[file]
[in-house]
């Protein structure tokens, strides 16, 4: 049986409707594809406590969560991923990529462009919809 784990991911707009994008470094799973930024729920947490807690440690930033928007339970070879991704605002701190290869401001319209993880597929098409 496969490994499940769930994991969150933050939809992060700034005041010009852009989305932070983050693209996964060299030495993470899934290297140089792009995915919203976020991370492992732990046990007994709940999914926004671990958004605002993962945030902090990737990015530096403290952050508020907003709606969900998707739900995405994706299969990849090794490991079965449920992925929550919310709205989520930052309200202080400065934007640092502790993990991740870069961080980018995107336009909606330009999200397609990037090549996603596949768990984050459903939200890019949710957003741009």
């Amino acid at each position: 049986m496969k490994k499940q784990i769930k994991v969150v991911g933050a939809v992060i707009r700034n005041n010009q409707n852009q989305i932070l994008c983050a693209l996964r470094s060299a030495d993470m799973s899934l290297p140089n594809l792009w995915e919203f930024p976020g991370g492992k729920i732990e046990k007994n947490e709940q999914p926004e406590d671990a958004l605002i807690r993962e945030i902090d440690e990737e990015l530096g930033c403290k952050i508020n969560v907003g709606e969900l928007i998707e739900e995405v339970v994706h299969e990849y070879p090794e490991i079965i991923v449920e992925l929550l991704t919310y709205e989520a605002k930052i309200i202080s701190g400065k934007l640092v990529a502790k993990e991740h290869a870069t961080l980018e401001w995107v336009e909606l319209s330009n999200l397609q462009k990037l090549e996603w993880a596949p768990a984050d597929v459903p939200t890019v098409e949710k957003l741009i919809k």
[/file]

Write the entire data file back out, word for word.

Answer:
[in-house]
């Protein structure tokens, strides 16, 4: 049986409707594809406590969560991923990529462009919809 784990991911707009994008470094799973930024729920947490807690440690930033928007339970070879991704605002701190290869401001319209993880597929098409 496969490994499940769930994991969150933050939809992060700034005041010009852009989305932070983050693209996964060299030495993470899934290297140089792009995915919203976020991370492992732990046990007994709940999914926004671990958004605002993962945030902090990737990015530096403290952050508020907003709606969900998707739900995405994706299969990849090794490991079965449920992925929550919310709205989520930052309200202080400065934007640092502790993990991740870069961080980018995107336009909606330009999200397609990037090549996603596949768990984050459903939200890019949710957003741009």
């Amino acid at each position: 049986m496969k490994k499940q784990i769930k994991v969150v991911g933050a939809v992060i707009r700034n005041n010009q409707n852009q989305i932070l994008c983050a693209l996964r470094s060299a030495d993470m799973s899934l290297p140089n594809l792009w995915e919203f930024p976020g991370g492992k729920i732990e046990k007994n947490e709940q999914p926004e406590d671990a958004l605002i807690r993962e945030i902090d440690e990737e990015l530096g930033c403290k952050i508020n969560v907003g709606e969900l928007i998707e739900e995405v339970v994706h299969e990849y070879p090794e490991i079965i991923v449920e992925l929550l991704t919310y709205e989520a605002k930052i309200i202080s701190g400065k934007l640092v990529a502790k993990e991740h290869a870069t961080l980018e401001w995107v336009e909606l319209s330009n999200l397609q462009k990037l090549e996603w993880a596949p768990a984050d597929v459903p939200t890019v098409e949710k957003l741009i919809k």